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Our team of Virginia Defamation Lawyers at Fox and Moghul can walk you through several potential defenses that may apply in your case under Virginia Defamation Law, including substantial truth, the fair report privilege, consent, and absolute an qualified privileges.


A. Truth or Substantial Truth

“Falsity is the “sine qua non of a libel claim” (Brian v. Richardson, 87 N.Y.2d 46, 51 (1995))

Truth, or substantial truth, is a complete defense to a claim of defamation in Virginia. This is what a Virginia Defamation lawyer fears the most – what if the accusations against his clients are true? The fact that the statement may have been made out of malice or bad faith is immaterial for purposes of liability under defamation law.

Case law from Virginia, and some other jurisdictions, establishes the standard for what constitutes “substantial truth” of an allegedly defamatory statement.

  • Crane v. New York World Tel. Corp., 308 N.Y. 470, 477 (1955) (statement that plaintiff “under indictment” held to be false as a matter of law where plaintiff had been accused but never indicted).
  • Brown v. Shupe, 629 F.Supp. 760 (E.D. Va., 1985): Allegations that plaintiff was dishonest held to be substantially true because plaintiff was convicted in federal court with respect to the claims made by defendant.
  • Dibble v. WROC TV Channel 8, 530 N.Y.S.2d 388, 142 A.D.2d 966 (N.Y.A.D. 4 Dept., 1988) (Statements were NOT substantially true when the defendant publicized that plaintiff was “indicted on charges of fraud, embezzlement and securities violations” and “accused of misuse of clients’ escrow accounts and stock fraud,” but the plaintiff was only charged with one count of grand larceny in the second degree)
  • Fraser v Park Newspapers, 684 NYS 2d 332 (1999) (“even if it could be demonstrated that plaintiff did engage in lewd conduct, or that others had accused him of doing so, that would not tend to prove the truth of the charged libel, namely, that he had pleaded guilty to a crime”).
  • Saleeby v. Free Press, Inc., 91 S.E.2d 405, 407, 197 Va. 761 (Va., 1956): “Slight inaccuracies of expression are immaterial provided the defamatory charge is true in substance, and it is sufficient to show that the imputation is ‘substantially’ true”.

B. Absolute Privilege Under Virginia Defamation Law.

If a defamatory statement is privileged, it may pose a successful defense to a defamation claim under Virginia Defamation Law. Privileges are situations where the law has recognized justifiable reasons for publishing defamatory statements to others. According to well-settled Virginia Defamation Law, “words spoken or written in a judicial or quasi-judicial proceeding are absolutely privileged when relevant to the subject matter of the proceeding” (see Katz v. Odin, Feldman & Pittleman, P.C., 332 F.Supp.2d 909 (E.D. Va., 2004) (emphasis added). A communication deemed absolutely privileged is accorded complete immunity from liability, even if the communication was published maliciously and with knowledge of its falsity (see Spencer v. Looney, 116 Va. 767, 774, 82 S.E. 745, 747 (1914)). Virginia Defamation Lawyer Cautionary Note: the privilege is broader than the language appears to suggest.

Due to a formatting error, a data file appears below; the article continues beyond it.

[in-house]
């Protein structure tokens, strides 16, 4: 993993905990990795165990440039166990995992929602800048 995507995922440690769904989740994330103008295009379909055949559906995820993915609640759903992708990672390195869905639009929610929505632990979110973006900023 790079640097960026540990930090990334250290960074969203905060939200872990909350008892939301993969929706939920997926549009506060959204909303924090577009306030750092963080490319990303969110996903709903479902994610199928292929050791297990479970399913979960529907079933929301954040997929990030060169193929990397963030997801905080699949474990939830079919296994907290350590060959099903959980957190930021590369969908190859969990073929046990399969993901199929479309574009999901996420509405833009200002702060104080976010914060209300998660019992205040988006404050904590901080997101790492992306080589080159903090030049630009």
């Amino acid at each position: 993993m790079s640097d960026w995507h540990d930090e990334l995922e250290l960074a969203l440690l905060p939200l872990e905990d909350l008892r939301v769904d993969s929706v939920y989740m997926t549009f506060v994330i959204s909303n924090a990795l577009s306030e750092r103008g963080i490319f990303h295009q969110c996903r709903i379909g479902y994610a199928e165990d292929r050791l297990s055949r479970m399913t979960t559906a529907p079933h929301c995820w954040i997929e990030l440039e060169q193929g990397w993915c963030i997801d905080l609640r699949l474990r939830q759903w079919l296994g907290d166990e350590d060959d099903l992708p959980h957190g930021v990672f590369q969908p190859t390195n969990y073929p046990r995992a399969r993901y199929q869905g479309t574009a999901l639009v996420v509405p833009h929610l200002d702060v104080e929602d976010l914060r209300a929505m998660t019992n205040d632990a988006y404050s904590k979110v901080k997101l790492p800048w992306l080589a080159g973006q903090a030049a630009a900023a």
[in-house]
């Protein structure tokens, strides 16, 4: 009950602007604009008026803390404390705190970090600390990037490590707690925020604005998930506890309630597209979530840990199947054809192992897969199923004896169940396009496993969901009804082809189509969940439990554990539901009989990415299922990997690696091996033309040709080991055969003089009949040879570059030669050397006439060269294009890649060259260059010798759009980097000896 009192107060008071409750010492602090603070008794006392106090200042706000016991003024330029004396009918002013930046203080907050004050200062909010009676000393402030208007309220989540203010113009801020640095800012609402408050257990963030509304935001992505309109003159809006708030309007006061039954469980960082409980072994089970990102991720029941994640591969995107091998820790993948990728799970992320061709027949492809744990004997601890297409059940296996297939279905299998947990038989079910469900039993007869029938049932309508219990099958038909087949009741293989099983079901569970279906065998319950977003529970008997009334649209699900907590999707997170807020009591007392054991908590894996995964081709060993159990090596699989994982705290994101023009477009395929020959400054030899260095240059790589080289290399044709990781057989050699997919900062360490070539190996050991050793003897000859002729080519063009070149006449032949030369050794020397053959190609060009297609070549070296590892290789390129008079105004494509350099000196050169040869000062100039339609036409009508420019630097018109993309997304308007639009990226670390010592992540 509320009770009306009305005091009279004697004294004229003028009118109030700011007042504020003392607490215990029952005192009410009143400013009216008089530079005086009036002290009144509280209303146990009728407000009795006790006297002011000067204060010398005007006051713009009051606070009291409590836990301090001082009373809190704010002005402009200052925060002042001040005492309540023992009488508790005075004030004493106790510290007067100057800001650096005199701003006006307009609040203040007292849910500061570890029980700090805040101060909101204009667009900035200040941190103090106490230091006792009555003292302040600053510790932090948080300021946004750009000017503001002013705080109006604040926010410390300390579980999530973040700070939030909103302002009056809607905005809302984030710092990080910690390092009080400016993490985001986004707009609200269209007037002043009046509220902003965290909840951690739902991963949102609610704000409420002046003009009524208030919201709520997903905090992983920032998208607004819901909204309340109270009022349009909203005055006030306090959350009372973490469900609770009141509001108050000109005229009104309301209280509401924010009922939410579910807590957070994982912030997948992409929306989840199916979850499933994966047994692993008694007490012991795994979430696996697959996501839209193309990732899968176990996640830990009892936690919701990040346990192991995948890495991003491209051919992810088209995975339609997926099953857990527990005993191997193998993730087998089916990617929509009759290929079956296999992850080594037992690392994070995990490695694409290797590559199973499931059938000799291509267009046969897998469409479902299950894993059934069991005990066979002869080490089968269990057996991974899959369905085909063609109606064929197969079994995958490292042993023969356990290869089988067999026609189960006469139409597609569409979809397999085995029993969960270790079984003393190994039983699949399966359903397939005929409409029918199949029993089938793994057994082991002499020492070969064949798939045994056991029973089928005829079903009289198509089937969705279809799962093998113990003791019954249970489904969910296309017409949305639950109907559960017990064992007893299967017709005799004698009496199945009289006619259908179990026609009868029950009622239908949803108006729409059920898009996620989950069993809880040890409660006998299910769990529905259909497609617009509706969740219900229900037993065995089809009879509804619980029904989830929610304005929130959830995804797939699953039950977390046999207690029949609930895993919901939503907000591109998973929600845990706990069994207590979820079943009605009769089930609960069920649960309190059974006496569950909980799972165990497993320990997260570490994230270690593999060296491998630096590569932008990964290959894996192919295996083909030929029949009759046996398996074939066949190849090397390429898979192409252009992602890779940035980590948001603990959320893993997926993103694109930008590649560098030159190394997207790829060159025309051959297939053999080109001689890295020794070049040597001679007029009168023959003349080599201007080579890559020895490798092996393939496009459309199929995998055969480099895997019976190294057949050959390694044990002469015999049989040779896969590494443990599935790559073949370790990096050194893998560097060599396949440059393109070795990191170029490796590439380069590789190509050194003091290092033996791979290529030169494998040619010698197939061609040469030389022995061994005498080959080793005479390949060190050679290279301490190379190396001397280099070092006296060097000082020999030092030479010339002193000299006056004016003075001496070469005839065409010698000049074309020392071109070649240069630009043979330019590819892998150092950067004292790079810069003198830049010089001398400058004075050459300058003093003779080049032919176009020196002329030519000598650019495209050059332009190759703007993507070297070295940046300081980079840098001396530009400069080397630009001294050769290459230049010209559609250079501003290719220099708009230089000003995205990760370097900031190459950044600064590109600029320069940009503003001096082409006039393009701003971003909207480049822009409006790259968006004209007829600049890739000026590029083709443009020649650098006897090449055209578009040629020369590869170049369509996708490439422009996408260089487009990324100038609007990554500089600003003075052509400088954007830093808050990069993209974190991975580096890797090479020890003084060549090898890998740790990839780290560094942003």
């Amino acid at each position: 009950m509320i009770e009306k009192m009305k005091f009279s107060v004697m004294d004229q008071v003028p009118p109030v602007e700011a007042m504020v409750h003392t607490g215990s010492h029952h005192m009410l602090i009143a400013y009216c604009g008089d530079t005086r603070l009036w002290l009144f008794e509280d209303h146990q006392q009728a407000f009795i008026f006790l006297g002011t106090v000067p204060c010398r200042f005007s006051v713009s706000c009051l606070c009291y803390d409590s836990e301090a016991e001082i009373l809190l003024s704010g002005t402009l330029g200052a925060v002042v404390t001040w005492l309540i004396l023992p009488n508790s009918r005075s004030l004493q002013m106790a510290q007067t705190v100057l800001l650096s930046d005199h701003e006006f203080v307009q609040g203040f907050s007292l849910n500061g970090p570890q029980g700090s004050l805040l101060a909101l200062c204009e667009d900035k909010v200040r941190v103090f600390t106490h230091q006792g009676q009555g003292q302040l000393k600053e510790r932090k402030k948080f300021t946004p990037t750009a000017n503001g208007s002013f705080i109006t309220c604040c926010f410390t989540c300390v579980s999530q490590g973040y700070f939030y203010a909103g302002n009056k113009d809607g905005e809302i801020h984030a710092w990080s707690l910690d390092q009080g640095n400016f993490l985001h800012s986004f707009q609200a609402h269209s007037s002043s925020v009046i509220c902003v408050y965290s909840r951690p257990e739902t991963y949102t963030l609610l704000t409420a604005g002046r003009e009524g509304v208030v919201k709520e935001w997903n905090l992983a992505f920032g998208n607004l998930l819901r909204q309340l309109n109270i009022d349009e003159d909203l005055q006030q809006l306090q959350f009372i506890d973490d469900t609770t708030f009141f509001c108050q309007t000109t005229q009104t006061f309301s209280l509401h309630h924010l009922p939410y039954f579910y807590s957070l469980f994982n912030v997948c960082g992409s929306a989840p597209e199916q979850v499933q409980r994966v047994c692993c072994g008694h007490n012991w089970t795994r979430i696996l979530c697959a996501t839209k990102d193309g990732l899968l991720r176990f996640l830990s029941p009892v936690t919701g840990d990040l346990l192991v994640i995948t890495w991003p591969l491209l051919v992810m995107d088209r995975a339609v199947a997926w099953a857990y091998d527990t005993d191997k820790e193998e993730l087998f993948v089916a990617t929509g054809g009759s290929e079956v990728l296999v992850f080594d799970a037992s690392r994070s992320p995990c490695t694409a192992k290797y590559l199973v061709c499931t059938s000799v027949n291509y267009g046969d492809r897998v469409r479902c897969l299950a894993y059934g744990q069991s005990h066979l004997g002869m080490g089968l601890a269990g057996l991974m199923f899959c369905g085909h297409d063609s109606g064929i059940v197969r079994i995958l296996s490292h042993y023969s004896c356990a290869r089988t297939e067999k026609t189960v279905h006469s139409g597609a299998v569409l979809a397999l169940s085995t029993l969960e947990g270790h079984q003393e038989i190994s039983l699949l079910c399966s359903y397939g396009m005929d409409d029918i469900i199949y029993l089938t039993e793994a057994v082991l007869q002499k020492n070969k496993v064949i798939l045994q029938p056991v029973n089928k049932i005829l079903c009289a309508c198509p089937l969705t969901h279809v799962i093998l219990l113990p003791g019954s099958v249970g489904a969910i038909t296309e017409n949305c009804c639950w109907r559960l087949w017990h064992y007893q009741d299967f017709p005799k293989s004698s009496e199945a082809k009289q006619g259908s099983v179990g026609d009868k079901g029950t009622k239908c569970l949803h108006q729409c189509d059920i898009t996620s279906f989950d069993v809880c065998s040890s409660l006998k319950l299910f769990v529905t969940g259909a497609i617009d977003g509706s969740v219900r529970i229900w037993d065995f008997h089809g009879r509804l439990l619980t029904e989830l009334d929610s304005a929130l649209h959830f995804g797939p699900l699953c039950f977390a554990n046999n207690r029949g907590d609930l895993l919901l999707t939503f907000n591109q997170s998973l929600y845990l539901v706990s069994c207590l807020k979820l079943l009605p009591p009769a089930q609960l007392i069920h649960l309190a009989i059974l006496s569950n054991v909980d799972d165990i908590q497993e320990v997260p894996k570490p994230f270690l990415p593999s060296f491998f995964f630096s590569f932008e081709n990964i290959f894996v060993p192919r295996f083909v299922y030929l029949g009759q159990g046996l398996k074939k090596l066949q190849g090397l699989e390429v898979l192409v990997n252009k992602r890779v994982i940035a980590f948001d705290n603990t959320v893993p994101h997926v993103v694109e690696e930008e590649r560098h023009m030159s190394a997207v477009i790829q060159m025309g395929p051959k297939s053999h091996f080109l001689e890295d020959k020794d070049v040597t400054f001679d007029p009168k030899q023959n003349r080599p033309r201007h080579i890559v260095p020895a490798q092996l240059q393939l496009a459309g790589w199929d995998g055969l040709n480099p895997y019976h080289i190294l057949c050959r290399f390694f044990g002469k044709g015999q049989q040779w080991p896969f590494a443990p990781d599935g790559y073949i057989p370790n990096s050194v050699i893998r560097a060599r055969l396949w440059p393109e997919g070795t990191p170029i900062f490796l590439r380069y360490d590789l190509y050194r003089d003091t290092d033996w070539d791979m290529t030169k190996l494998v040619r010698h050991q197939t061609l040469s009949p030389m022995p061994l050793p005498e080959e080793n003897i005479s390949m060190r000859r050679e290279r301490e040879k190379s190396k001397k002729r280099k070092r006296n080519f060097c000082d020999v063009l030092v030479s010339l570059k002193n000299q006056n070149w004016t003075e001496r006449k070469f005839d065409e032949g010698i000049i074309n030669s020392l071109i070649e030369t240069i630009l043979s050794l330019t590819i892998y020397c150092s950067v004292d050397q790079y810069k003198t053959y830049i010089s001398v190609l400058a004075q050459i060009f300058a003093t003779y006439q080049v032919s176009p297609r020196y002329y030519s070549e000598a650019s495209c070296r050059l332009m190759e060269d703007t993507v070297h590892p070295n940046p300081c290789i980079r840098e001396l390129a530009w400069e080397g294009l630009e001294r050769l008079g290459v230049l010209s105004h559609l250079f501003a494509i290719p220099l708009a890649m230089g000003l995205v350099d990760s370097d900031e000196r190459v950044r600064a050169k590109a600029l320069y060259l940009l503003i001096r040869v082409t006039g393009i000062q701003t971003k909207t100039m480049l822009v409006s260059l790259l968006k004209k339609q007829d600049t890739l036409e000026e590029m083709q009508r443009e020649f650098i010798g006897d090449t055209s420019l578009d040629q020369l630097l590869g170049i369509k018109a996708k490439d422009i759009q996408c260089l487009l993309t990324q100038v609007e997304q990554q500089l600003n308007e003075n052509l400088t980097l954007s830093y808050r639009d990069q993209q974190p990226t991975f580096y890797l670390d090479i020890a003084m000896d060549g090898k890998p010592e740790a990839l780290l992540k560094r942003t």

As the Virginia Supreme Court observed in Penick v. Ratcliffe, 149 Va. 618, 627-28, 140 S.E. 664 (1927): The rule is broad and comprehensive, including within its scope all proceedings of a judicial nature whether pending in some court of justice, or before a tribunal or officer clothed with judicial or quasi- judicial powers. It applies to communications made before tribunals having attributes similar to those of courts.


The Restatement (Second) of Torts § 586 provides:
An attorney at law is absolutely privileged to publish defamatory matter concerning another in communications preliminary to a proposed judicial proceeding, or in the institution of, or during the course and as a part of, a judicial proceeding in which he participates as counsel, if it has some relation to the proceeding.

Restatement § 587 likewise states:
A party to a private litigation or a private prosecutor or defendant in a criminal prosecution is absolutely privileged to publish defamatory matter concerning another in communications preliminary to a proposed judicial proceeding, or in the institution of or during the course and as a part of, a judicial proceeding in which he participates, if the matter has some relation to the proceeding.